The time of year we love to dread is back again, folks – career fair time! Beyond just the objective of getting a job, career fair season means meeting hoards of new people and trying to impress them. Although I love career development activities (I’m a weirdo, I know!), my least favorite part is that first interaction. How do you pull someone in without seeming too aggressive or fake? That’s where the elevator pitch comes in, of course!
I wrote a post for The Happy Arkansan last year about how to craft a “perfect” elevator pitch, but since then I’ve had a little more industry experience, and I definitely have some updated advice.
Develop a focus for your elevator pitch.
Ah, my most dreaded interview/career fair question, and the perfect elevator pitch prompt. I don’t know about you all, but the thing I have the hardest time with is talking about myself! How am I supposed to cram 20 years of my life PLUS “Please hire me!” into just one minute?
After answering this prompt a few times and being unhappy with my own answer, I soon realized that I was approaching the question completely wrong. Your interviewer doesn’t want to know everything about you, they just want to know the important things.
An elevator pitch is particularly useful in this scenario, simply because it can help you (and your interviewer!) identify your main selling points. Start working on your elevator pitch by developing a “thesis statement”, or the main take-away from your interaction. This is going to be the backbone of your pitch. You don’t have to necessarily say it outright, but this is what you want them to be thinking about once you’ve left their booth.
Your thesis statement might be based around the fact that you’re a hard worker, experienced, and a critical thinker, or simply that you’re really passionate about the company. As long as it is true to how you want to convey yourself, you’re golden!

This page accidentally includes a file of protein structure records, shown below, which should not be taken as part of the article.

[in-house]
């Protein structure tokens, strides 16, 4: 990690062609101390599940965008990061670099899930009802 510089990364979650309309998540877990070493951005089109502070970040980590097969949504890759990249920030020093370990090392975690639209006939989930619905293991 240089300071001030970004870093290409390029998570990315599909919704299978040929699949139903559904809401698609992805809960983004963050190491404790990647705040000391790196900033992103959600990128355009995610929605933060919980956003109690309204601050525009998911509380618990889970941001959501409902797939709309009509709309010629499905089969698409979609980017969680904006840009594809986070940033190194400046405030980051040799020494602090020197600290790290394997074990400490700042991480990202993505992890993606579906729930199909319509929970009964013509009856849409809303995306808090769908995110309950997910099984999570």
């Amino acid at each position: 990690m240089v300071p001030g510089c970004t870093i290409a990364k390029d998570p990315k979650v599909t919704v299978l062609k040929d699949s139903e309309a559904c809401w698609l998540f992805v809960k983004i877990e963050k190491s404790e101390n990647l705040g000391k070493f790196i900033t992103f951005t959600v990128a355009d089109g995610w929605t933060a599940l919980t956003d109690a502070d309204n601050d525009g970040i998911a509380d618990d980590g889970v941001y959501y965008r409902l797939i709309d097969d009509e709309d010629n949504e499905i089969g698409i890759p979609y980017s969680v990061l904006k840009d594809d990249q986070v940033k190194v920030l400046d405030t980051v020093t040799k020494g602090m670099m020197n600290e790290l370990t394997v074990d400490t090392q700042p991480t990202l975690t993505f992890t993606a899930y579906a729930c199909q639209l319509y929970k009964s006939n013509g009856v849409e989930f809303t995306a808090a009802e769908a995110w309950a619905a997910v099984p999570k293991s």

Now…turn it into a story!
Now that you have this thesis statement in mind, think about how you can relay that idea. After introducing yourself, develop an engaging (but short!) story to pique interest. Turning your elevator pitch into a story is a great way to maintain the other person’s interest. It also makes it easier for you to remember!
For example, if your thesis statement is “I want to apply my critical thinking skills to an engineering internship,” you could build your story around your critical-thinking mindset, how it led you to engineering, and the experiences you’ve had thus far that would apply to the internship. Of course, you should tailor your story to fit your personality, but this is a great place to start!
Focus on the delivery. (And practice).
If you Google “elevator pitch”, you’ll find a lot of templates of how exactly to phrase it. I’m a firm believer in NOT memorizing a script, but rather speaking as organically as possible. People like to talk to people, not robots, and giving your elevator pitch in a way that feels authentic and unrehearsed will not only make you more comfortable, but it will also land better.
When you give your elevator pitch focus on delivering it with clarity and confidence instead of focusing on the words themselves. You’ll soon realize that the “script” matters way less than the way you deliver it. Keep practicing it this way, and you’ll become way more comfortable and confident in your delivery.
Like I said before, as long as you get your point across in a way that’s authentic to your personality, you’re going to do great. Which brings me to my final point…
When you think about career things like networking and elevator pitches, it’s easy to get caught up in the “fakeness” of it all. You’re trying to portray yourself in an employable way, and that might feel like simply an act. However, re-molding your personality into something that you think would make your potential employer happy is not the way to go.
Be true to yourself from beginning to end! Try not to alter the way you speak to seem more peppy if you’re naturally a chill person, and definitely don’t lie about your skills or experiences. Beyond avoiding dishonesty, being true to yourself takes so much pressure off your shoulders! If you go into your elevator pitch being confident in the person you are, the rest will take care of itself. I promise!
If you made it all the way to the end of this post, I give you mad props. I hope these tips are helpful to you, even if it’s in a small way! Elevator pitches may be daunting at first, but they don’t have to be. Soon you’ll be pitchin’ like a pro!